SANSA is host to the only Space Weather Regional Warning Centre in Africa, which operates as part of the International Space Environment Service (ISES). SANSA’s Space Weather Centre provides an important service to the nation by monitoring the Sun and its activity, and by providing space weather forecasts, warnings, alerts, and environmental data on space weather conditions.
Space weather products and services are required primarily for communication and navigation systems in the defence, aeronautics, navigation and communication sectors. The Space Weather Centre offers products and services to both the general public and clients.
SANSA operates a magnetically clean environment within its facility at Hermanus. The facility has operated as a magnetic observatory since 1940.
SANSA’s facilities in Hermanus are equipped to characterise and calibrate magnetic sensors, or identify the magnetic signature of dynamic platforms such as satellites and UAVs prior to sensor integration. With over 80 years’ experience in quality magnetic information for research, applications, products and services, SANSA is internationally recognised as a world-class facility for magnetic technology and applications.
A magnetically clean environment can only be achieved in locations away from the typical magnetic disturbances found in cities, such as DC (direct current) electrical railway lines, and in an area where no large magnetic gradients occur due to magnetised rock formations below the surface. The construction of buildings within a magnetic observatory must be non-magnetic in nature, and the type of activity conducted within the observatory requires an understanding of the impact on the environment.
SANSA operates the below state-of-the-art equipment and infrastructure at the Hermanus facility, situated within a 16 ha buffer area against DC and low-frequency magnetic disturbances:
In addition, experts at the facility have the geomagnetic expertise needed to derive accurate baseline measurements, crucial for providing a magnetic baseline on which most applications can be built. The facility also develops bi-annual geomagnetic field maps that contribute towards navigation and positioning applications within Africa.
SANSA is host to the only large tri-axial Helmholtz Coil system in Africa, which is available to clients and external institutions. The coil system can be used to create or cancel any geomagnetic field, and is controlled to cancel the local geomagnetic field in real time. This system is used to evaluate and calibrate various magnetic sensors and magnetic systems. The system has a 2.5 m side length; fields of up to 100 000 nT can be generated in three axes at a resolution of about 3 nT; and the homogeneous area in the centre of the coil system, where the uniformity is 0.01%, is an oval form with a length of approximately 25 cm.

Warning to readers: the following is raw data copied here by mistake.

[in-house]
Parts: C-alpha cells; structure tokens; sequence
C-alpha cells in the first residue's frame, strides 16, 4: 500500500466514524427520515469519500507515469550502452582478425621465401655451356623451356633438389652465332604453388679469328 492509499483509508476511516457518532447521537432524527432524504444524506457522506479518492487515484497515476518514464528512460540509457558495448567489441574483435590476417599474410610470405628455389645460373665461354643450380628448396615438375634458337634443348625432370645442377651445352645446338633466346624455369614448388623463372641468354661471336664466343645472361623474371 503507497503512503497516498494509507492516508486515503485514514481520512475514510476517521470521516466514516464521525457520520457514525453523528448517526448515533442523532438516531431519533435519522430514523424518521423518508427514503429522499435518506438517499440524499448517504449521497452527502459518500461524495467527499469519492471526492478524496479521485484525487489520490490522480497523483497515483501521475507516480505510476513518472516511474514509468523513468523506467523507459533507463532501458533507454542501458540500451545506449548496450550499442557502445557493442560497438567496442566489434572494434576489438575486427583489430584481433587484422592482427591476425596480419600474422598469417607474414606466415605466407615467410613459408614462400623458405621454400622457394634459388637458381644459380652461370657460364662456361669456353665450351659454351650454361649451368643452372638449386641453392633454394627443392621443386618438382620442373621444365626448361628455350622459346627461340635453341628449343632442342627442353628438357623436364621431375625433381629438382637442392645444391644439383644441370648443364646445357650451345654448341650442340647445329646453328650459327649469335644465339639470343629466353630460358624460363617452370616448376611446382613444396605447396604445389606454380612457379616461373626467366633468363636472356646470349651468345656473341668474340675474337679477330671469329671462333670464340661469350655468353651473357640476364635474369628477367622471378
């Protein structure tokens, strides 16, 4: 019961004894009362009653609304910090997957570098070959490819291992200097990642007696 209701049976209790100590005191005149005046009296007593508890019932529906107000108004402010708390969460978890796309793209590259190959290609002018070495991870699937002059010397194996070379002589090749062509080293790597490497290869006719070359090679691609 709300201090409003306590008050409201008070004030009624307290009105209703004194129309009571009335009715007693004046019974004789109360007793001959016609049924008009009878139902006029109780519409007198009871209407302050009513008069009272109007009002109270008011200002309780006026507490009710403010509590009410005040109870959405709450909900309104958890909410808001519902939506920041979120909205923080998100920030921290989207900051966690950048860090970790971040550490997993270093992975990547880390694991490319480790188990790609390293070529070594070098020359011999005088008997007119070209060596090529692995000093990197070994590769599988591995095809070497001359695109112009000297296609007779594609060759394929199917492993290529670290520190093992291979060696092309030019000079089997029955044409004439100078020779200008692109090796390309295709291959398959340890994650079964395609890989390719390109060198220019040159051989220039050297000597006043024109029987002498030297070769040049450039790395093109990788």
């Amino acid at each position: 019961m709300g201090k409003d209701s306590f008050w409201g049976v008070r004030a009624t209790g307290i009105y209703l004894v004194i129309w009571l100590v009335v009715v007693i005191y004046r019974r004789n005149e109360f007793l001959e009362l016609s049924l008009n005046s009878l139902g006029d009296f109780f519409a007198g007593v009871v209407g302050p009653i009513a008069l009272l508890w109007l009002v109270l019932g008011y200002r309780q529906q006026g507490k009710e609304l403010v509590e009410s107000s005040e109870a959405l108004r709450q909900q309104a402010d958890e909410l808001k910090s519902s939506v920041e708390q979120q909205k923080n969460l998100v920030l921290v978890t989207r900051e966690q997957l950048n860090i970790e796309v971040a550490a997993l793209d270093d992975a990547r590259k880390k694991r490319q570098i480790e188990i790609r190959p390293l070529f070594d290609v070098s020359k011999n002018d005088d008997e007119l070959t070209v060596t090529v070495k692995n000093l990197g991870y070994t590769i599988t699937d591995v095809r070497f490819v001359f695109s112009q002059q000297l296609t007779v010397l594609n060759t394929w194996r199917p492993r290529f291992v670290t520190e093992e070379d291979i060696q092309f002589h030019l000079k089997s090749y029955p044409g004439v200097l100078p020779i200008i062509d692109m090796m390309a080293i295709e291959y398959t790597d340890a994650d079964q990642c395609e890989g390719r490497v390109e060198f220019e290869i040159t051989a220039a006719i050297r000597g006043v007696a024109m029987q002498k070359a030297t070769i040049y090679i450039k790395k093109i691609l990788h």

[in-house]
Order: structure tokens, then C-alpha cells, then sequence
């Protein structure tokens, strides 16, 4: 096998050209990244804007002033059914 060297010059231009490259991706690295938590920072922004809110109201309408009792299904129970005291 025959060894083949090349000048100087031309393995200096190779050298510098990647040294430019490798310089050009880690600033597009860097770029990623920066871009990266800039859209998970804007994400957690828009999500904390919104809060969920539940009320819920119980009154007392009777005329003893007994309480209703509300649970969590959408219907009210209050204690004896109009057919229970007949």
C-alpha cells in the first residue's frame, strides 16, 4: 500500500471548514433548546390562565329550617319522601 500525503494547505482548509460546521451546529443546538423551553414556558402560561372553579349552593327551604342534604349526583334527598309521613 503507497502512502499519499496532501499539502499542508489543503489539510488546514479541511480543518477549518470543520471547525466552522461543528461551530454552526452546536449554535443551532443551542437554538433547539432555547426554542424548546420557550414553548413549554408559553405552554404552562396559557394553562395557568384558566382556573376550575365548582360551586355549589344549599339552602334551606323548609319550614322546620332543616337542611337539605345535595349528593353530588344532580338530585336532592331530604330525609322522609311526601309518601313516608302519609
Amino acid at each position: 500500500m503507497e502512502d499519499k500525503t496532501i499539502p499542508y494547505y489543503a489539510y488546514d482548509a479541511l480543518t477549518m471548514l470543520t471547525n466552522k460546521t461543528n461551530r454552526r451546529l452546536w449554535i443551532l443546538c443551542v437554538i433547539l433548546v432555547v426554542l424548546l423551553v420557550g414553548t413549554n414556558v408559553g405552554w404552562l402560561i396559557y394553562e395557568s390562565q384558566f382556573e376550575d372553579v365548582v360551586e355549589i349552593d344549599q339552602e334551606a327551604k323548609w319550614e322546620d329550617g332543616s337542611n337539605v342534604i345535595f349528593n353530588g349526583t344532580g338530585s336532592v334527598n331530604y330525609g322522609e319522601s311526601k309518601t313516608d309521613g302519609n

SANSA exposes devices such as satellite components to extreme heat (70 degrees Celsius) and extreme cold (minus 45 degrees Celsius) to stimulate conditions that devices are exposed to in space. This is essential in order to test satellite components for their journey in space. SANSA is the leader in non-magnetic temperature evaluations of satellite components in southern Africa.
SANSA operates a non-magnetic screening chamber to determine electronic offsets of magnetometers. The screening chamber provides magnetic screening of 20 000 x in the radial direction and 2 000 x in the longitudinal direction.
Magnetic reference directions and deviations from true North in southern Africa are measured at SANSA’s Absolute House. These observations are used to calibrate continuous electronic magnetic field measurements, and any variation in electronic instruments is compensated for absolute magnetic measurements taken in the Absolute House. These differences are used in a database of magnetic field changes to allow accurate calibration of compasses and magnetometers for navigation.
The SQUID forms part of a global network of SQUID sensors to measure and predict adverse space weather and other magnetic phenomena, specifically focussing on the magnetic signatures of seismic precursors. The first node of this network is a Low Temperature SQUID which has been operating for the past 10 years from a low-noise underground laboratory in France at Laboratoire Souterrain à Bas Bruit (LSBB).
The two-axis High Temperature SQUID is located at SANSA in Hermanus in a specialised non-magnetic building located in a magnetically quiet environment that adheres to Magnetic Observatory standards. The SQUID magnetometer consists of one horizontal sensor and one vertical sensor; both are M2700 High-Tc dc SQUID sensors from StarCryo, and are operated completely unshielded in the geomagnetic field. The SANSA SQUID magnetometer is inserted into a non-magnetic dewar with liquid Nitrogen and cooled to the operating temperature of 77 Kelvin.
SANSA promotes awareness and interest in Science, Technology, Engineering and Maths (STEM) among learners, educators, the general public and policy-makers through a long-standing and successful Science Engagement Programme. Most activities are hosted within the SANSA Science Centre and from the SANSA Space Lab, a state-of-the-art interactive mobile laboratory. The activities are specifically aimed at educators and learners with an emphasis on practical learning programmes.
If you would like to find out more about the SANSA facility in Hermanus please join the team for a fascinating tour of the Space Agency. The tour is free of charge and takes place every Wednesday from 11:00 – 12:00.
Hermanus, South Africa
SANSA Space Science: 028 312 1196
Hartebeesthoek, Akasia, South Africa
SANSA Space Operations: 012 334 5000
Farm No 502 JQ
Pretoria, South Africa
SANSA Head Office: 012 844 0500
Mark Shuttleworth Street